Galerie Edwynn Houk is proud to announce its first exhibition with the French photographers Yves Marchand (b. 1981) and Romain Meffre (b. 1987). The galerie will show a selection of large-format photographs from the artists’ first series, The Ruins of Detroit. This will be their first exhibition in Switzerland.
Detroit, Michigan, has become a symbol of deindustrialization, where a former industrial capital for the majority of the twentieth century has suffered an unprecedented rapid decline. Its civic halls, schools, train stations, working-class homes, and hotels have been crumbling over the past 50 years, as the manufacturing that peopled and financed the city halted. Seeing ruins as “visible symbols and landmarks of our societies and their changes, small pieces of history in suspension,” Marchand and Meffre set out to fully document over a five year period the city center’s disintegration.
Their photographs are haunting, capturing a dystopian scene that resembles a stage set from a science fiction film. However, the photographs are more than just documents of detritus and relinquished spaces. They are testimonies of abandoned narratives. There are images of school book depositories, bank vaults, apartments, ballrooms and police evidence rooms that give the impression that the Motor City wasn’t just deserted over time, but rather vacated in such a hurry as if no one wanted to be the last to turn off the lights. With the cool perspective of an outsider, Marchand and Meffre have produced a body of work that objectively looks at “the volatile result of the end of an era.”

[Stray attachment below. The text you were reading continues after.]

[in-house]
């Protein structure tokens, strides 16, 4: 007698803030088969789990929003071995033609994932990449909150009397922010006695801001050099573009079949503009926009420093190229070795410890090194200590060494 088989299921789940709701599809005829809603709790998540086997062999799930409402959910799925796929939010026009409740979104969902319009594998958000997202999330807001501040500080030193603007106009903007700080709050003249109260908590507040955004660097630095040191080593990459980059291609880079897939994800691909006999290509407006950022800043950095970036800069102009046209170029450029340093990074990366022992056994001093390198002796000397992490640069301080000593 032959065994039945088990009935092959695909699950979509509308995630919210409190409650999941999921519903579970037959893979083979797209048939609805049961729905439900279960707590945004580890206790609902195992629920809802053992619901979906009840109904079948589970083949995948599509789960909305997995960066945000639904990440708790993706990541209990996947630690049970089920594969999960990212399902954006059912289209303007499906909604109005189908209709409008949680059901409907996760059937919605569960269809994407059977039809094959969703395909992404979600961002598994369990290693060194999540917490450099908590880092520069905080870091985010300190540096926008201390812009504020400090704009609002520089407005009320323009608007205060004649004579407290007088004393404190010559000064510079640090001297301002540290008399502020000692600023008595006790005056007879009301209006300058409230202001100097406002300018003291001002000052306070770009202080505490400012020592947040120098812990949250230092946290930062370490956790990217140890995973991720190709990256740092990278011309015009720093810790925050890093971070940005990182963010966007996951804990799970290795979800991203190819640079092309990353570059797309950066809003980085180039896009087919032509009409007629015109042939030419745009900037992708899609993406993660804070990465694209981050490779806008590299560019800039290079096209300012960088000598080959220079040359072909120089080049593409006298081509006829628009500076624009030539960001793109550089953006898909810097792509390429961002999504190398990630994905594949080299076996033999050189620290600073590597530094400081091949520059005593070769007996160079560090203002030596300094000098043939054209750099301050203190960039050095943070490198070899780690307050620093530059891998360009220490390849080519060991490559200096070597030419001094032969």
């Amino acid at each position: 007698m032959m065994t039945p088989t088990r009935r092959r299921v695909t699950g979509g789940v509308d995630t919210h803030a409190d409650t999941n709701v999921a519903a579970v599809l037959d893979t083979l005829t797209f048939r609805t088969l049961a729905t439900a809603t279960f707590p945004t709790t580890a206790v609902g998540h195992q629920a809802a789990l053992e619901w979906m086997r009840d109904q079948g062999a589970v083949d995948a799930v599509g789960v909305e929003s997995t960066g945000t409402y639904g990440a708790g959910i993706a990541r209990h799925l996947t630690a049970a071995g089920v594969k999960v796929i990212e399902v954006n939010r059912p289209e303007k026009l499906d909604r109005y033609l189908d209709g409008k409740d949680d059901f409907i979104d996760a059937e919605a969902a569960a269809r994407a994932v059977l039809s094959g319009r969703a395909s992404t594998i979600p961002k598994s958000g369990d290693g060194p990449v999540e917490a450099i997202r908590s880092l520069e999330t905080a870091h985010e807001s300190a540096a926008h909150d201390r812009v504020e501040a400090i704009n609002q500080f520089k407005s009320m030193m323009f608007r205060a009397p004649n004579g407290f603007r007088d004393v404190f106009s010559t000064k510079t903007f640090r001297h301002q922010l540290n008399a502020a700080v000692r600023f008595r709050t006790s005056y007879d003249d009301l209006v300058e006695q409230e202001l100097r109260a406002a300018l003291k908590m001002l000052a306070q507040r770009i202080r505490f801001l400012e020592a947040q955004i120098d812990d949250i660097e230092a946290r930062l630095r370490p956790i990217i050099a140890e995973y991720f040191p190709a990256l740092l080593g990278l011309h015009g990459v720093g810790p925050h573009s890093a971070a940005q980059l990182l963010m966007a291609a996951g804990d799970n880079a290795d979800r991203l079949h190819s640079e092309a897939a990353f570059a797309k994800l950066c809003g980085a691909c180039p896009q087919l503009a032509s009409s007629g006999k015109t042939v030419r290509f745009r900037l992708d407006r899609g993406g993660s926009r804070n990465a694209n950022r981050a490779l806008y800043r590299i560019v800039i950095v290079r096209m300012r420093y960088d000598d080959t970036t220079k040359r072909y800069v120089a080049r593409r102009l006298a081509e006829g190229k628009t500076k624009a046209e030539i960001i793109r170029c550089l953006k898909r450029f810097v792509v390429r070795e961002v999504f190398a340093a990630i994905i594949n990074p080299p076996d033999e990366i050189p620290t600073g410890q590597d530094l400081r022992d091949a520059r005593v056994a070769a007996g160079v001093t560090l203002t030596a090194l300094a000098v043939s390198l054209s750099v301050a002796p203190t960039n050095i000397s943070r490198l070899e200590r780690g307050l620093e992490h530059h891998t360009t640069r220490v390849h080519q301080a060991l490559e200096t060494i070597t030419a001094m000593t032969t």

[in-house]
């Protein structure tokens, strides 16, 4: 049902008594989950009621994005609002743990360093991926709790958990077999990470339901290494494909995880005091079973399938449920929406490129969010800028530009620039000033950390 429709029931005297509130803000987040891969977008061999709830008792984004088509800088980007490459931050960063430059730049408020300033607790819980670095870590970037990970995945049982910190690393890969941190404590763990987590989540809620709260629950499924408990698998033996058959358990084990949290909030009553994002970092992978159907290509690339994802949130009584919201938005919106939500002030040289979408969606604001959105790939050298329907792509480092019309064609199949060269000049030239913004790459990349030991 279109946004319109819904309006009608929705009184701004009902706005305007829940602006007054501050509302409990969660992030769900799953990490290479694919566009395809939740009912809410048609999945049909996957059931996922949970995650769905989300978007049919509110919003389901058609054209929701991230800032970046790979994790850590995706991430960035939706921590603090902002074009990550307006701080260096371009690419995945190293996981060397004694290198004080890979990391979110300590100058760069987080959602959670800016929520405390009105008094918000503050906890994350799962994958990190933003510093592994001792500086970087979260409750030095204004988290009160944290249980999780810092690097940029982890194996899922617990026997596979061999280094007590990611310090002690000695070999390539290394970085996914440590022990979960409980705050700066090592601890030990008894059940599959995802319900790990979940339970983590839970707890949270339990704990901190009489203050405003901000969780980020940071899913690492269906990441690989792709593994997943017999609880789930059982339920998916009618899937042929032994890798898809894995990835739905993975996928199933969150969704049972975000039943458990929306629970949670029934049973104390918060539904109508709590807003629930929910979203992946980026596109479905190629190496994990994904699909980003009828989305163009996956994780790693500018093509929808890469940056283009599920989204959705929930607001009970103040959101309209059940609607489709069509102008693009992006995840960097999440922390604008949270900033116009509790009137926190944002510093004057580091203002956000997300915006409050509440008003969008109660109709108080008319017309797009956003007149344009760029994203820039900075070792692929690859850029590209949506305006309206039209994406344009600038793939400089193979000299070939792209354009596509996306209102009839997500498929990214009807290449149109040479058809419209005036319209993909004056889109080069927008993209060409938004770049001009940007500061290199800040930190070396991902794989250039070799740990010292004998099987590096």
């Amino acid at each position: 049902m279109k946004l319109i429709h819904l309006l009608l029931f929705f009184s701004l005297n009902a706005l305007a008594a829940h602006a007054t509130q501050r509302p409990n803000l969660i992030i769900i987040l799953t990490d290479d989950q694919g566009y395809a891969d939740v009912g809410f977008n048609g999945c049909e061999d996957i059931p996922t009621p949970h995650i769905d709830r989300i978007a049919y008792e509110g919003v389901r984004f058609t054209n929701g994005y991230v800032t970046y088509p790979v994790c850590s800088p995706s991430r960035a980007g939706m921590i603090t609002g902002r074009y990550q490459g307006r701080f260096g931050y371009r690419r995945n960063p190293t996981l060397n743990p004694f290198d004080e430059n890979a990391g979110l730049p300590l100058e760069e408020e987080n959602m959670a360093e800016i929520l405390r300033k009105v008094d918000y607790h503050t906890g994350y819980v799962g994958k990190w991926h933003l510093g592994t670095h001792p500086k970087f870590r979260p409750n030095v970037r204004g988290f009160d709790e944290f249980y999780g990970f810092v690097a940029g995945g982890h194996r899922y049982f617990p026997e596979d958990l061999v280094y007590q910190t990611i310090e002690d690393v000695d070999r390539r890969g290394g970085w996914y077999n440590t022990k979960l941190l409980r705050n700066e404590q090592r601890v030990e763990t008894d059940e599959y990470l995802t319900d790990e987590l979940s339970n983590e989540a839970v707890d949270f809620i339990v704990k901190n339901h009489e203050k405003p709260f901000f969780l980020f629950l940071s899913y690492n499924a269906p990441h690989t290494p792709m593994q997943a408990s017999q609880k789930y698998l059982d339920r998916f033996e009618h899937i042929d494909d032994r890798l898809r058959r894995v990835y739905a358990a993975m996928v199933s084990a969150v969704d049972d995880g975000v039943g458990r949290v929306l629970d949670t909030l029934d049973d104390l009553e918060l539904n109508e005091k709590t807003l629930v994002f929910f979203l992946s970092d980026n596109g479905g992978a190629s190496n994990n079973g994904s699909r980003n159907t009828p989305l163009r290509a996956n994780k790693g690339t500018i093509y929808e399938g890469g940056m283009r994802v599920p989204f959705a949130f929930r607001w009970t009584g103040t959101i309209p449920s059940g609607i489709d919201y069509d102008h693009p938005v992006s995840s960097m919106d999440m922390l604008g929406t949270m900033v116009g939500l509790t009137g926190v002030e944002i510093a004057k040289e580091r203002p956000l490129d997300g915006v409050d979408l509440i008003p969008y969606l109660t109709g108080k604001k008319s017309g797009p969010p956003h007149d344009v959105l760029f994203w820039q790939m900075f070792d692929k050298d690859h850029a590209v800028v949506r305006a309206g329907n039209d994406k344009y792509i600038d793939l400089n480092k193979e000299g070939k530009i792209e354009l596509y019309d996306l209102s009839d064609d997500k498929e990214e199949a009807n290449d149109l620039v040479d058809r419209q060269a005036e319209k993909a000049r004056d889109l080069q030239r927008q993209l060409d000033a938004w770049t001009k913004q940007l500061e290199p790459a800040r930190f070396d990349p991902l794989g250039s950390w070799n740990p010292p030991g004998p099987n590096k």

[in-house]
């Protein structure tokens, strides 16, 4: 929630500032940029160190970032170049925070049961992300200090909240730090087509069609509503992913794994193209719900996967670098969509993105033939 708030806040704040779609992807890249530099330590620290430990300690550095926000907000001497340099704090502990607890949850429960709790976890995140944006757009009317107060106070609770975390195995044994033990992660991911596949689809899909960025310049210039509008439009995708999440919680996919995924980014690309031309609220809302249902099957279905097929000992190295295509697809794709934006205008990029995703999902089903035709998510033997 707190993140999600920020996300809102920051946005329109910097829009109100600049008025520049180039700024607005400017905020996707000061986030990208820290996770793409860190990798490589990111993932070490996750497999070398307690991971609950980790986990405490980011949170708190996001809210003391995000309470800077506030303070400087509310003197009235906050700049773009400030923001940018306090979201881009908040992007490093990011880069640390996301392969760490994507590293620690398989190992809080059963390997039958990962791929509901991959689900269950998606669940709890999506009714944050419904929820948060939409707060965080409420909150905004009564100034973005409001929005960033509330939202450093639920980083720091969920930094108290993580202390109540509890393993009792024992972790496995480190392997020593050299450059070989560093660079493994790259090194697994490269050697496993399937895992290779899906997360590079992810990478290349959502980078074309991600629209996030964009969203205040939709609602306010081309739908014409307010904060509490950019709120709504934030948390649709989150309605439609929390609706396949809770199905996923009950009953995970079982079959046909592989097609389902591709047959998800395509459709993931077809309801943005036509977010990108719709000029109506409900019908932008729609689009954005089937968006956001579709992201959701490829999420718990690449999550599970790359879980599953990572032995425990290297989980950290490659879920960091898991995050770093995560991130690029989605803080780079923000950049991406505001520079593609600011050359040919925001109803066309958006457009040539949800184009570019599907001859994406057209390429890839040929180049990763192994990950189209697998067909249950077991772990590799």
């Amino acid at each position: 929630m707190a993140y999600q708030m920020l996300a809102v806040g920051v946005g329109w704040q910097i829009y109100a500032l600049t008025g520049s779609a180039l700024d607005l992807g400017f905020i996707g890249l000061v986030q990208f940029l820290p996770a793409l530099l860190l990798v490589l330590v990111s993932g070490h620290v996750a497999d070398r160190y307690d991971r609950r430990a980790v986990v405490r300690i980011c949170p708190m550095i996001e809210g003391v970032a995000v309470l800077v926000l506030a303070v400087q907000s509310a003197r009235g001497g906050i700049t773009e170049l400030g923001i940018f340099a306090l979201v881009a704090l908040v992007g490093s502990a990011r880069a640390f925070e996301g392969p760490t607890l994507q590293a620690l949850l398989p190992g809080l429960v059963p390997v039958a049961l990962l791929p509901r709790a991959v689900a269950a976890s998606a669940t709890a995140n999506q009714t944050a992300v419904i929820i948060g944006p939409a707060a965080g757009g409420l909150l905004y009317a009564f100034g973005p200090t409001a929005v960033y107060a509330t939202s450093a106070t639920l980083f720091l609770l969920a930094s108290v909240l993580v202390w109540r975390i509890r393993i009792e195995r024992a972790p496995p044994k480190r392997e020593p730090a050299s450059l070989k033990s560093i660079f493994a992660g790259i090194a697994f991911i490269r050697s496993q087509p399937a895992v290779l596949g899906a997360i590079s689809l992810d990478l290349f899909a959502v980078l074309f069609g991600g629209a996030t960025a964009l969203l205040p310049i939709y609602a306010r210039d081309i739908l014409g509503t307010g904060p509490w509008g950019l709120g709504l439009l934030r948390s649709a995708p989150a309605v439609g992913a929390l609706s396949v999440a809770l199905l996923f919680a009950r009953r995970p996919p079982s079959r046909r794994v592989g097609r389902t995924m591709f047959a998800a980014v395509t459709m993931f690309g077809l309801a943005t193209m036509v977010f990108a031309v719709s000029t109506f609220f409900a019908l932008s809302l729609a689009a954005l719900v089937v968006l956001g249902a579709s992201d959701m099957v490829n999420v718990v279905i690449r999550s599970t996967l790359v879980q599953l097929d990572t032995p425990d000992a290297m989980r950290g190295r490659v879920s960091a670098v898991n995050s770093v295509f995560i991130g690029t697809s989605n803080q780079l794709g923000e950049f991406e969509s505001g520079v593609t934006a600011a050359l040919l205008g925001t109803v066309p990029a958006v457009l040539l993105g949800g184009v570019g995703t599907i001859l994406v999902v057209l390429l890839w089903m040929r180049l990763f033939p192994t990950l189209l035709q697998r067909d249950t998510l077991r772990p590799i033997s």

Marchand and Meffre live and work in Paris. Initially pursuing photography individually, they met online in 2002 and started working together with the beginning of their Detroit project in 2005. Steidl published The Ruins of Detroit in 2010. A fifth edition is planned for later this year. They are currently completing their Gunkanjima book, also to be published by Steidl (April 2013), and they continue to work on a project documenting American theaters that have either fallen into decay or been transformed entirely. Their work has been exhibited extensively throughout Europe and has been featured in The New York Times, The Guardian, The British Journal of Photography, Time Magazine, amongst others.